Attracting young people to the trades remains challenging, Tomaszewski says. As a result, The Annex Group focuses “on strong relationships with subcontractors, investing in those relationships heavily. We have several reliable subcontractors who travel with us, and we diligently vet new contractors when entering new communities to ensure adequate workforce for our projects.”

Policy Impact

The industry continues to deal with regulatory red tape, which drives up costs and impacts project timelines. Regulations at various government levels account for more than 40% of multifamily development costs.

“While these regulations are well-intentioned, they often lead to unintended consequences that add unnecessary costs to building multifamily units,” Tomaszewski says.

Pilato says CAPREIT is experiencing challenges with municipal approvals and permitting, which he thinks will become more burdensome over time.

“High impact and regulatory fees drive up our overall project costs,” he says. “This limits what markets we can develop in, as we need higher rents and square footage to achieve an acceptable return on investment.”

For Mill Creek, Bay points out that code changes “are an ongoing challenge that impact pricing, affordability, and the construction process.”

In April, the Department of Housing and Urban Development (HUD) and U.S. Department of Agriculture (USDA) issued a final determination that requires all HUD- and USDA-financed new single-family construction housing to be built to the 2021 International Energy Conservation Code (IECC) and HUD-financed multifamily housing be built to 2021 IECC or ASHRAE 90.1-2019. The rule went into effect May 28, but the compliance dates for the building code mandates are 12 months after the effective date for multifamily projects; 18 months after the effective date for single-family homes; and 24 months after the effective date for homes in “persistent poverty rural areas.”

According to NAHB, this mandate will do little to curb overall energy use but will exacerbate the housing affordability crisis and hurt the nation’s most vulnerable house hunters and renters.

“Typically codes are determined at the local level, so this is using the housing finance level to implement energy codes at the local level; builders and developers will have to build to a tighter energy code,” Dietz says.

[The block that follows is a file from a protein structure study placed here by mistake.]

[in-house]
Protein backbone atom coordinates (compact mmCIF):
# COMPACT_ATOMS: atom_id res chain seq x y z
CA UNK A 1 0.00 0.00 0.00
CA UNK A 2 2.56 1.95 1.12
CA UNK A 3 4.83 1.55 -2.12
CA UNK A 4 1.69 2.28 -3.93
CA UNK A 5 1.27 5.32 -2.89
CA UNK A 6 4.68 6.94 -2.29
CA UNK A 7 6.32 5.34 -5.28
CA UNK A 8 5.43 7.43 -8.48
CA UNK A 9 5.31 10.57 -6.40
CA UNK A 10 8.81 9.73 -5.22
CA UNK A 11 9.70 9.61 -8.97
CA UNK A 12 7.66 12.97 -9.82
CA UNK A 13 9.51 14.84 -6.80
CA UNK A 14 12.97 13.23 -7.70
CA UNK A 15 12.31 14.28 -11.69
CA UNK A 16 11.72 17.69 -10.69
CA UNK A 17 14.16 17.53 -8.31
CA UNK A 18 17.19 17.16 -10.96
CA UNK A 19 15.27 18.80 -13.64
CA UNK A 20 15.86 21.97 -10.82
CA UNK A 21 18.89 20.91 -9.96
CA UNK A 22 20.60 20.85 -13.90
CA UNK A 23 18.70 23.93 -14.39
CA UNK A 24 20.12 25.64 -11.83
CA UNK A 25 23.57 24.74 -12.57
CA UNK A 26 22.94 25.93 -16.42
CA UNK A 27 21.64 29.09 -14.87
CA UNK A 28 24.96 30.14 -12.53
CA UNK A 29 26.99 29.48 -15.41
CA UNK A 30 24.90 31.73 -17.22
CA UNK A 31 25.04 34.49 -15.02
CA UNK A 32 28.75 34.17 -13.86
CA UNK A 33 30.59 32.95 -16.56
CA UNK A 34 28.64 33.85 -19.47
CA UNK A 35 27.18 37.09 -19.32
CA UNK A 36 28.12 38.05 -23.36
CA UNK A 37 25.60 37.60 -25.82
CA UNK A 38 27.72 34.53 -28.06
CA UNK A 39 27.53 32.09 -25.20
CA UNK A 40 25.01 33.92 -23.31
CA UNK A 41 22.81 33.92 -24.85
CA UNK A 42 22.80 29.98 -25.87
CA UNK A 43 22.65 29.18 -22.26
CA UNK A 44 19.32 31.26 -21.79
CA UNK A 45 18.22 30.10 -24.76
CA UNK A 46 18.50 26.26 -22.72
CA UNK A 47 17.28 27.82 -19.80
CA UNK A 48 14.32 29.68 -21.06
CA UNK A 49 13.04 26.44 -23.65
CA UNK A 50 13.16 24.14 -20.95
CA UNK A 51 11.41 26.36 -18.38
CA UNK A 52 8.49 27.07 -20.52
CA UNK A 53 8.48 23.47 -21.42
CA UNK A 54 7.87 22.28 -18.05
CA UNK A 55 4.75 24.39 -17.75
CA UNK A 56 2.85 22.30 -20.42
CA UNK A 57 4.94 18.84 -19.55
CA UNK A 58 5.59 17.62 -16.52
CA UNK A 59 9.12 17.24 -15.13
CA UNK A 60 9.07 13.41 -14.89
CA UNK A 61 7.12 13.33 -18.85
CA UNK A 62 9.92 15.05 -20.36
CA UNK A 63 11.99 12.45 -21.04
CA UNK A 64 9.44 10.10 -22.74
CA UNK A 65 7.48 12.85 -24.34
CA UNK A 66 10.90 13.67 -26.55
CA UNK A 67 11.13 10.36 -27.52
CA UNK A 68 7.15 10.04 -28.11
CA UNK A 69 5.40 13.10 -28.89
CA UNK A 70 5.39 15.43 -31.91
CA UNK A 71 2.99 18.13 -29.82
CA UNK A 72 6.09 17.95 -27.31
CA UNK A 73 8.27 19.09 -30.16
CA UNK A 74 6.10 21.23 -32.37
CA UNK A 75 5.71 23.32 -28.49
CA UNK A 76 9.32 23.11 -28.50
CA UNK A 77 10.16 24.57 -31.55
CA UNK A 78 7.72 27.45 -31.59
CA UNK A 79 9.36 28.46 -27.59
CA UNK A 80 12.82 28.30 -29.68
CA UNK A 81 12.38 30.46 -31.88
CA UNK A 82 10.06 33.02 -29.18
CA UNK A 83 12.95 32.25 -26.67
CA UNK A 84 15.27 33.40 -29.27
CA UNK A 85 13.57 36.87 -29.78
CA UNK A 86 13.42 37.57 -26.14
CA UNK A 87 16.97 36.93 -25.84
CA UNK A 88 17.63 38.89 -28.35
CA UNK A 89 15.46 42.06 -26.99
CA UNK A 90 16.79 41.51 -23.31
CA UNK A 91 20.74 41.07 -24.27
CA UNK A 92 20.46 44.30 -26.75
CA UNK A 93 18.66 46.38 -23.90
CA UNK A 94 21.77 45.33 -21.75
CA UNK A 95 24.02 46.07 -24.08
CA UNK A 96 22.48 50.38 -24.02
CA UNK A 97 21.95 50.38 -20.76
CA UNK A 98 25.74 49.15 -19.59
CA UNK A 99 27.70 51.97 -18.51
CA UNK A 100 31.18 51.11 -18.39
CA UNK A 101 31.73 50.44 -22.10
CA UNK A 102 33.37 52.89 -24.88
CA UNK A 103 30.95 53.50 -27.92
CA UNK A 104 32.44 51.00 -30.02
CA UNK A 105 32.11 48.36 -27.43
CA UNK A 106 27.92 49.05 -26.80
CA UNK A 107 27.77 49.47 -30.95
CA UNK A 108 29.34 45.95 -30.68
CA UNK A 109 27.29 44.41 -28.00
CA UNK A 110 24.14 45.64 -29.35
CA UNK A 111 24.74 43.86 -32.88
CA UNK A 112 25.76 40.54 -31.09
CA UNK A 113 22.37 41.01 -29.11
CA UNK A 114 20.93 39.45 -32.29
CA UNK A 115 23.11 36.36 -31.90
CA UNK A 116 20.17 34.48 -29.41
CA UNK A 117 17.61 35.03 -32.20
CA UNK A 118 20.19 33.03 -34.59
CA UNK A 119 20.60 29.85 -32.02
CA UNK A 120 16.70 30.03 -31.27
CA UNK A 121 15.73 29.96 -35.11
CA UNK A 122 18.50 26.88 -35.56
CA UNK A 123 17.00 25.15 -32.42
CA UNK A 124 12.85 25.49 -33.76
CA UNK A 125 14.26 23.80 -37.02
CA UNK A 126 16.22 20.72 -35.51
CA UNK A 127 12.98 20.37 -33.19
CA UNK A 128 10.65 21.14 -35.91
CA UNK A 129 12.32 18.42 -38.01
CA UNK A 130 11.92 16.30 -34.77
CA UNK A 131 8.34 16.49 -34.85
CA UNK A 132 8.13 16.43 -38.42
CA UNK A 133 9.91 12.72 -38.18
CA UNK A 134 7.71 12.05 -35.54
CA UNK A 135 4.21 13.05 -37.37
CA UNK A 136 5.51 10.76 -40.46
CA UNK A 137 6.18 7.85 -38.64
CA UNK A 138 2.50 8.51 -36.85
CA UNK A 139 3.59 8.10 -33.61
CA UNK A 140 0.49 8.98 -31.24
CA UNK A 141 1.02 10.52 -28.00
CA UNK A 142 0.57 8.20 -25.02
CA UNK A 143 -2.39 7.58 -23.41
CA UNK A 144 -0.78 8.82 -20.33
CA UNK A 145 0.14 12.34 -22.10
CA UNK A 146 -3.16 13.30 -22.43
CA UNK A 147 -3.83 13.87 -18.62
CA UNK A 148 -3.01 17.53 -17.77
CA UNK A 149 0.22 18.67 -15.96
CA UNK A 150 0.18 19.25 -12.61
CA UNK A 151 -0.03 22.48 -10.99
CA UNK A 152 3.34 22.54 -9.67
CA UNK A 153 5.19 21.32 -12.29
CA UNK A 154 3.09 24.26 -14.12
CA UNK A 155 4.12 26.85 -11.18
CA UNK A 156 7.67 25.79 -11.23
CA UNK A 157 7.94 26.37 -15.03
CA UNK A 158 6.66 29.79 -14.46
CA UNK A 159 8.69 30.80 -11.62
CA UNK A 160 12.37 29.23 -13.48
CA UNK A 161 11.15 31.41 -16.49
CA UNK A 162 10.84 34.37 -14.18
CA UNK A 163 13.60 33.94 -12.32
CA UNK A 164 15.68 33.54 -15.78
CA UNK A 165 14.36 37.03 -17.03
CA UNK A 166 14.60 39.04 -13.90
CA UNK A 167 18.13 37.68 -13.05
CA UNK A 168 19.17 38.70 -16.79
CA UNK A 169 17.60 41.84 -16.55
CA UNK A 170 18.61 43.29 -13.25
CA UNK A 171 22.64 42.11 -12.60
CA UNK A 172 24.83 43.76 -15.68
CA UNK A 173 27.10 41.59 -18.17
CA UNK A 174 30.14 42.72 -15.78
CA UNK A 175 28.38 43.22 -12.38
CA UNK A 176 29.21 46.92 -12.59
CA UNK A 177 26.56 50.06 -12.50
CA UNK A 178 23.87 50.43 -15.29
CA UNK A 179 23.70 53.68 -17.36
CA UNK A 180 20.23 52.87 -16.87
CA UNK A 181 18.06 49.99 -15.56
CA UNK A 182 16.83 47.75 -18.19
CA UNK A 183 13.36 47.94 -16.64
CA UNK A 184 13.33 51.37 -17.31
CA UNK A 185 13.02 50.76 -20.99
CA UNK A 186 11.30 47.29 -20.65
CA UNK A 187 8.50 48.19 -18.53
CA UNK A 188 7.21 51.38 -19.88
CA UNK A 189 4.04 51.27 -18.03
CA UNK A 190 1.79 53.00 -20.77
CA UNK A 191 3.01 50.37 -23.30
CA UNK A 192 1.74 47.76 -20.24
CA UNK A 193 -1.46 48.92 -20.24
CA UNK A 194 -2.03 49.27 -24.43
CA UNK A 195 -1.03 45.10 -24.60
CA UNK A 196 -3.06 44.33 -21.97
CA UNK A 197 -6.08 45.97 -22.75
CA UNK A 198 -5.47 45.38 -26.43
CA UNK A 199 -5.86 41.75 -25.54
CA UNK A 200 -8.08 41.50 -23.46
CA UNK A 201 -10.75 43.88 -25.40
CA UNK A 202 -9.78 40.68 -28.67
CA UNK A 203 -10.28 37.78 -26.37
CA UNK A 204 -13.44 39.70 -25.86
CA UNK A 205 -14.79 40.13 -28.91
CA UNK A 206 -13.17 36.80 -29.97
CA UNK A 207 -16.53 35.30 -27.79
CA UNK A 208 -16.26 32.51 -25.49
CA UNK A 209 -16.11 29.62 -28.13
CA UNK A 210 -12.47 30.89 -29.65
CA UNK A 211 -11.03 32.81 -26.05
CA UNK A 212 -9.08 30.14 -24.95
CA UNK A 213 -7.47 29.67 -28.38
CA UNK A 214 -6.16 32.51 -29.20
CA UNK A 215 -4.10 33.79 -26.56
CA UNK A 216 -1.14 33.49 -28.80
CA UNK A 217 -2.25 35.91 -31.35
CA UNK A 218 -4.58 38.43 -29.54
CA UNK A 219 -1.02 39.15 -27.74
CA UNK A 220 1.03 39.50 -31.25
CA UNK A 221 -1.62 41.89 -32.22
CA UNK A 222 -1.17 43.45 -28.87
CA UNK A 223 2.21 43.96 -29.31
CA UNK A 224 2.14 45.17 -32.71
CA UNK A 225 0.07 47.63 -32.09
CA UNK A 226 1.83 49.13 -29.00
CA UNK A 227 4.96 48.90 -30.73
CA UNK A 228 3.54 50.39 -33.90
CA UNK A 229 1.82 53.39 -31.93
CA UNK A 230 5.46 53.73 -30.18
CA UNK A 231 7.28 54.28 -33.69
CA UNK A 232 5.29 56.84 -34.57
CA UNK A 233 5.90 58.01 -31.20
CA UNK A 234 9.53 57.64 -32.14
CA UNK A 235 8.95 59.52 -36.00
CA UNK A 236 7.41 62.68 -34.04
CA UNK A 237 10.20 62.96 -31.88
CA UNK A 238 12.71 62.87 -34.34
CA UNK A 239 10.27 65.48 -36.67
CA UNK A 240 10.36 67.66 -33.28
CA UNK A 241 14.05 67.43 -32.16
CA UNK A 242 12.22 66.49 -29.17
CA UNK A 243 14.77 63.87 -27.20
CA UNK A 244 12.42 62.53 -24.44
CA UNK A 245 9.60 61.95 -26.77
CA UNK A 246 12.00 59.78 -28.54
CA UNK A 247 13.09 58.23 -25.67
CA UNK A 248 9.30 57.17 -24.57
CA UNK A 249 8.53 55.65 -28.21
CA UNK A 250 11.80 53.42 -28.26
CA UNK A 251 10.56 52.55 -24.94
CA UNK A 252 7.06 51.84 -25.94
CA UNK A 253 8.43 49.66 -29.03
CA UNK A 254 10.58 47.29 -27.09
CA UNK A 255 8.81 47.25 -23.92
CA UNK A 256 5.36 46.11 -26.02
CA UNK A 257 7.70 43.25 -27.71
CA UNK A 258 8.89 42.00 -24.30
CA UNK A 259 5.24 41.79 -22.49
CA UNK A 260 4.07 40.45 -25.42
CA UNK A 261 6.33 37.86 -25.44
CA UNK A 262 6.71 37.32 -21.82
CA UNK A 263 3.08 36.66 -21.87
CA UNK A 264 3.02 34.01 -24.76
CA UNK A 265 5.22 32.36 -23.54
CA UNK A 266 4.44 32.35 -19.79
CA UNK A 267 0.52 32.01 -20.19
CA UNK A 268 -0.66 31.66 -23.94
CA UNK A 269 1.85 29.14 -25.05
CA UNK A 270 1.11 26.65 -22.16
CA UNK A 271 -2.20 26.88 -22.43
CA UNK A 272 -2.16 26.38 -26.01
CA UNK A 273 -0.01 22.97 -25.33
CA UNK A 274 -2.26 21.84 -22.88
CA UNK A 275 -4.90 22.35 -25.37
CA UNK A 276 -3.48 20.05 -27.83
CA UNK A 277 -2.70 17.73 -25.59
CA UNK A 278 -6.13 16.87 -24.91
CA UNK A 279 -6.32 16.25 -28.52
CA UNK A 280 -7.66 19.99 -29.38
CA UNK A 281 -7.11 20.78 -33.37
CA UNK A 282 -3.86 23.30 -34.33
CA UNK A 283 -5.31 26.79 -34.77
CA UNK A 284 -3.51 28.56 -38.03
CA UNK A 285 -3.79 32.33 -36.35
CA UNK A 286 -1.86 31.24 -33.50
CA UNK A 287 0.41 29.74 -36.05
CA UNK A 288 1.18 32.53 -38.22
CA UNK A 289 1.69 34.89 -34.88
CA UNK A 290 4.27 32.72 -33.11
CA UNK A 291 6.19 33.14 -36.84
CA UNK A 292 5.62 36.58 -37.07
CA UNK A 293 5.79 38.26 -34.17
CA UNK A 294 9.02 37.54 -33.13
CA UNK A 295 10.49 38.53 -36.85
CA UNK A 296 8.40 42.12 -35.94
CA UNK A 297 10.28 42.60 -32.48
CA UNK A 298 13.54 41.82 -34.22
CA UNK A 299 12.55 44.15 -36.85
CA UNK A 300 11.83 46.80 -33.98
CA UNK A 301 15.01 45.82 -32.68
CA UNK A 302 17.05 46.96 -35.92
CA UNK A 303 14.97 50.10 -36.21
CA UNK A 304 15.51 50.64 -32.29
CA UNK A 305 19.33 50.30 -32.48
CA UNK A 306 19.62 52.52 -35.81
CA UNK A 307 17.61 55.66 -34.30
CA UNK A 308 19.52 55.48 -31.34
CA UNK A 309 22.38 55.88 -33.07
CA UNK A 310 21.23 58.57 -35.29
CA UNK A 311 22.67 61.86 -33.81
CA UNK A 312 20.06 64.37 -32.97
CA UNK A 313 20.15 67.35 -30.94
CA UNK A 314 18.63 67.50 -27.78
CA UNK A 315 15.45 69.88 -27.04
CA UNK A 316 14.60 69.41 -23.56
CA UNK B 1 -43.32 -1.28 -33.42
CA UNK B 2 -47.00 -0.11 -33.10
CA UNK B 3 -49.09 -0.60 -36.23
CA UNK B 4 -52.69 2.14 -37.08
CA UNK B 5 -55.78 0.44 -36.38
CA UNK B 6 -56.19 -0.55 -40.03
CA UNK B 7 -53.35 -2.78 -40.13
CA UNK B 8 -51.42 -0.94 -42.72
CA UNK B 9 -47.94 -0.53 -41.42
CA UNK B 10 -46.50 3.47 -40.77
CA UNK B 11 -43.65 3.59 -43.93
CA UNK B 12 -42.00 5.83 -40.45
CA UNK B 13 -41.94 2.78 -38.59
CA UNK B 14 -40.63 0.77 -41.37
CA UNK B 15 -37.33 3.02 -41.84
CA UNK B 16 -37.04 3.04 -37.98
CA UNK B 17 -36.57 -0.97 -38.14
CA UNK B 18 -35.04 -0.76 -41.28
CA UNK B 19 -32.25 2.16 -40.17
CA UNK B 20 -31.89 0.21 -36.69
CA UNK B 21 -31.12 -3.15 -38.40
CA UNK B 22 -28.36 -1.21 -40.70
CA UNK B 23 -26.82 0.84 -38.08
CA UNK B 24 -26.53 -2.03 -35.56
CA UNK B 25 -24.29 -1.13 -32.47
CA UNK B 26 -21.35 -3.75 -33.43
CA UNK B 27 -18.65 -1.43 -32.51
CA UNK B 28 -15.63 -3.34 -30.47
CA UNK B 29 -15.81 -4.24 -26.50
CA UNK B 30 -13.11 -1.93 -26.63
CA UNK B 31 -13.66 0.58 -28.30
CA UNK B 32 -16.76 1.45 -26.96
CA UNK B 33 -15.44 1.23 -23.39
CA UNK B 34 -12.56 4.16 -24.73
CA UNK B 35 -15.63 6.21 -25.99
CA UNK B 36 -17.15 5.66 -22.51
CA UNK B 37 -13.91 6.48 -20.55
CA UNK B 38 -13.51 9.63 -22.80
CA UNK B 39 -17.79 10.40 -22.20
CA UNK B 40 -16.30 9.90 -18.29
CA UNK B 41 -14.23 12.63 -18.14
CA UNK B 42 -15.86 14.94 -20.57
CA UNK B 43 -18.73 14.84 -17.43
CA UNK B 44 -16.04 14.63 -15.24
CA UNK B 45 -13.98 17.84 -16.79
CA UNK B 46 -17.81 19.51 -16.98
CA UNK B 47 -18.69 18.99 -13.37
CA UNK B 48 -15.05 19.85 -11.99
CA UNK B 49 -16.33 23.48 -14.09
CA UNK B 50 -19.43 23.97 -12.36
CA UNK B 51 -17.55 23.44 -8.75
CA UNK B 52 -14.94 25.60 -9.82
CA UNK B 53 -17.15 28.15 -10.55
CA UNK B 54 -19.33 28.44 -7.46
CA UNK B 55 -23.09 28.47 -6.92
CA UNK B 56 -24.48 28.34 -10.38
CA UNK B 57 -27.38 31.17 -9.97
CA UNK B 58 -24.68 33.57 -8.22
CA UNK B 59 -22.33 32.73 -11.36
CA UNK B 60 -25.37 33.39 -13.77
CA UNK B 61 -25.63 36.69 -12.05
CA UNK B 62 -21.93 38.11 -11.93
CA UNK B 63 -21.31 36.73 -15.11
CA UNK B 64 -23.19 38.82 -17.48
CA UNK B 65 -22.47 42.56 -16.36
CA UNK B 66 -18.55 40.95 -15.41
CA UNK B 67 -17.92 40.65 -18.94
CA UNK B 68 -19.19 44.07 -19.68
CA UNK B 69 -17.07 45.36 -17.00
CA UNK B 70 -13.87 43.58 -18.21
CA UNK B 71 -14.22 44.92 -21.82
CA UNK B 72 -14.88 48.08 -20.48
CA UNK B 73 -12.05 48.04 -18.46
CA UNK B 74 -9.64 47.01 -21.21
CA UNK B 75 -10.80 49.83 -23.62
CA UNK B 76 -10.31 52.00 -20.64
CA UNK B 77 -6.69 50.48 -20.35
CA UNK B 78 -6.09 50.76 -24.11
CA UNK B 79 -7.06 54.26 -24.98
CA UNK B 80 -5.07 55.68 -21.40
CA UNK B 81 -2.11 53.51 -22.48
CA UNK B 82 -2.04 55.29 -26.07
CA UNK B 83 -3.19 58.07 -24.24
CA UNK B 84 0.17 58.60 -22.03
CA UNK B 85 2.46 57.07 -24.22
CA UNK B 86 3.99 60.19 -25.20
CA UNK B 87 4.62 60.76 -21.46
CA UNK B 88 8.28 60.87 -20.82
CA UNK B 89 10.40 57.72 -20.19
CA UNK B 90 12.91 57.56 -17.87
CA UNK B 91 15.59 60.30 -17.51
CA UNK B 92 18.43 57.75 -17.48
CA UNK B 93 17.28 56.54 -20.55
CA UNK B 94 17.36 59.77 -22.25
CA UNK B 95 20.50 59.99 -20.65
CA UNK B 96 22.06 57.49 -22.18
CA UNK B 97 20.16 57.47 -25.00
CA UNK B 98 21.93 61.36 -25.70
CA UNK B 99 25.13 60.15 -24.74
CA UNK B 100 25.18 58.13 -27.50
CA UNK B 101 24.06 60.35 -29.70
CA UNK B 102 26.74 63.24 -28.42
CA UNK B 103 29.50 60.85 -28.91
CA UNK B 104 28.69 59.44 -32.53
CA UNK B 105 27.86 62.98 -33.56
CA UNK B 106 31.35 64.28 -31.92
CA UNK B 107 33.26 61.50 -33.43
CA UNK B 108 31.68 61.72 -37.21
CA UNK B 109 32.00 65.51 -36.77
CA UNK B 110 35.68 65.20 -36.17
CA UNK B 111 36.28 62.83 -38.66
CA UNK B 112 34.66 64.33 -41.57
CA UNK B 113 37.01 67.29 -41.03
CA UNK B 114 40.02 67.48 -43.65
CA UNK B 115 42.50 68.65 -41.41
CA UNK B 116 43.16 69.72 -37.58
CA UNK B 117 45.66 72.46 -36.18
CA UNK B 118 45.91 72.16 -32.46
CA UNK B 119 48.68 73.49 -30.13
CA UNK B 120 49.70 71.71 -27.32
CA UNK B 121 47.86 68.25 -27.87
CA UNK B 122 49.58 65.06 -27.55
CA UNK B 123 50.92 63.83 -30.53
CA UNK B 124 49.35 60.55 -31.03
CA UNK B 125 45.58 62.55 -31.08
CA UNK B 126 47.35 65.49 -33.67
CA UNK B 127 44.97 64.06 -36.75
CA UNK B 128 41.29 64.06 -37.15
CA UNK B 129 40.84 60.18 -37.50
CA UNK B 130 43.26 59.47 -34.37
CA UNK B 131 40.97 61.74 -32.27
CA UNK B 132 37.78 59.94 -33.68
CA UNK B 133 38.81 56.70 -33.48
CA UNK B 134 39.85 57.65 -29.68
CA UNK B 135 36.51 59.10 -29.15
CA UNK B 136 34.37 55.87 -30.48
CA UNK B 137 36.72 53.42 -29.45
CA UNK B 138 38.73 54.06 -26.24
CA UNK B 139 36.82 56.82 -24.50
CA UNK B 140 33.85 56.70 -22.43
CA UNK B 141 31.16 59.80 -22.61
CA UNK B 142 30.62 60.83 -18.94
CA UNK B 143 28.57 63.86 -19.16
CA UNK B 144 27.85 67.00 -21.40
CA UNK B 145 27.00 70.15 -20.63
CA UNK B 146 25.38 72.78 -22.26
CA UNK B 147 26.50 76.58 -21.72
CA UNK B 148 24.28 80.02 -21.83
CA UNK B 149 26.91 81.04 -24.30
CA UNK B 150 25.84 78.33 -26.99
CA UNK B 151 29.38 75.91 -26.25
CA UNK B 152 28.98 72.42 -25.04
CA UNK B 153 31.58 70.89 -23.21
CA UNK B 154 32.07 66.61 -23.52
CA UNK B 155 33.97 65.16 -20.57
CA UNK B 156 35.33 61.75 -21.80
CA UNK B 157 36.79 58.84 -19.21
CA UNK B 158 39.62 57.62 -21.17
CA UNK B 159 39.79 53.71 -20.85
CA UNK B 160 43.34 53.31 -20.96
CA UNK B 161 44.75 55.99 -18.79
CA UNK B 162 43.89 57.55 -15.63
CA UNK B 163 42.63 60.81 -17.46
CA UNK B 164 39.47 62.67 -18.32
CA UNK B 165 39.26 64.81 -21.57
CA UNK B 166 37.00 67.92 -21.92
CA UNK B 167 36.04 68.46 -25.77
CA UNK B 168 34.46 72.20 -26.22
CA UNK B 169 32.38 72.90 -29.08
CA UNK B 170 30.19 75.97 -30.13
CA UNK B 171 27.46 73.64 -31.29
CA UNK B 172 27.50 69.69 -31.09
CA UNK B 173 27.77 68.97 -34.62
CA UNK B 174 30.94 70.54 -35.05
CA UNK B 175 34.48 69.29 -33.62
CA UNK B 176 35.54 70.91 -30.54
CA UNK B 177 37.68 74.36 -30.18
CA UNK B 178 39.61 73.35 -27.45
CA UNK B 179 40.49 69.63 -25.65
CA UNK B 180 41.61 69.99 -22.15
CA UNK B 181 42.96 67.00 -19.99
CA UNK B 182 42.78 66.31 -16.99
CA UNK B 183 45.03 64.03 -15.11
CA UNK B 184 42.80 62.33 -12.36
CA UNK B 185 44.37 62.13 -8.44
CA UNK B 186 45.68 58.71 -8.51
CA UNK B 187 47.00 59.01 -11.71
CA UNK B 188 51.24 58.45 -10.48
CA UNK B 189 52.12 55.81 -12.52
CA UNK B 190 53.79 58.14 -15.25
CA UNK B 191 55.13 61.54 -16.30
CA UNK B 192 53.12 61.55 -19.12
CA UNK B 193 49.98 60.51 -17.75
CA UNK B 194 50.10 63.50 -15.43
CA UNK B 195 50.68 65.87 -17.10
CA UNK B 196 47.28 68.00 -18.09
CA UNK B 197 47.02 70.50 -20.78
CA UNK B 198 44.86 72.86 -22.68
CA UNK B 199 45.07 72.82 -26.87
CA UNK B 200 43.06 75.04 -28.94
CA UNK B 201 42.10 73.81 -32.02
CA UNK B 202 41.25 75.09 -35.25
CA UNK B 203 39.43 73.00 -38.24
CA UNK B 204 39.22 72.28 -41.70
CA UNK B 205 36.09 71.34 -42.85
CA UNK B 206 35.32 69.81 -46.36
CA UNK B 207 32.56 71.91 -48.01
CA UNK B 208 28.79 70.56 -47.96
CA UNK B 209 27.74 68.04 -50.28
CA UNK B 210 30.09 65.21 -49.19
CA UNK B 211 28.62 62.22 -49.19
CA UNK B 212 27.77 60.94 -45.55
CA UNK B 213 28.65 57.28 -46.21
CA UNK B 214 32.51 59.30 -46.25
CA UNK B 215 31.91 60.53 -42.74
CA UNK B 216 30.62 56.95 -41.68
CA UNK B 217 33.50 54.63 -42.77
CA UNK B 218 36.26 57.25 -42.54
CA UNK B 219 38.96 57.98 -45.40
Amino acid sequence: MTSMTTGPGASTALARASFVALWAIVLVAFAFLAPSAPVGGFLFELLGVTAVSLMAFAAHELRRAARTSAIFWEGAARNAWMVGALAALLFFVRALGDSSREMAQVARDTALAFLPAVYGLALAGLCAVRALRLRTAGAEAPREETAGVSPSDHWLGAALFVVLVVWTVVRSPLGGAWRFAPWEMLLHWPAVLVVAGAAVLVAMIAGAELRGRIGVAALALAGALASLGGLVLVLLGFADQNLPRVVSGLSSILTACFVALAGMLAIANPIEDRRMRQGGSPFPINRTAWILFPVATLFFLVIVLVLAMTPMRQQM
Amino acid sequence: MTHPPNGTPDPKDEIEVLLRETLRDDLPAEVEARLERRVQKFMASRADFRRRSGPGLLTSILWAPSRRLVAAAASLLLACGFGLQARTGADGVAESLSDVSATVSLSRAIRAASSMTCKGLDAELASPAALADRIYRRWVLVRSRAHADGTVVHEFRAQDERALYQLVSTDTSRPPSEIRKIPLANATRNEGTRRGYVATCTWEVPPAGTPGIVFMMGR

To some degree, Rihani says policymakers are starting to and will continue to acknowledge that developers “can’t just keep getting clobbered” with regulations and exemptions. “I think in development, you have to be an eternal optimist and seize the good in these situations,” he continues. “I hope policy will catch up—we have to be partners in this and not just adversaries. Policy has to help alleviate the housing shortage. There’s no way around it, especially because it’ll take multiple years for housing to come to fruition. Policy has to catch up, and it has to catch up today.”

Dietz says regulatory discussions are always part of his travels. “I tell builders on the road that we need to convince a certain number of NIMBYs who are skeptical of change, we have to work with the YIMBY movement—often young people who are frustrated by the lack of apartments—and the industry has to outright oppose the BANANAs, those who want you to build absolutely nothing anywhere near anything,” he explains.

Along those lines, Tomaszewski says his firm advocates for YIMBY principles because when local communities support their projects, they are much more successful.

The most intense fights on residential construction are at the local level, Dietz explains. “Focus is often given to federal government issues, but really it’s a market-by-market case,” he adds. “Markets that have flexible zoning rules and allow construction of density—those areas that can provide housing supply are going to attract businesses.”

Dietz says zoning reform is met with more understanding today than when he’d testify at state legislatures 10 years ago, “but the proof is in the pudding, and only a certain number of communities have really made changes.”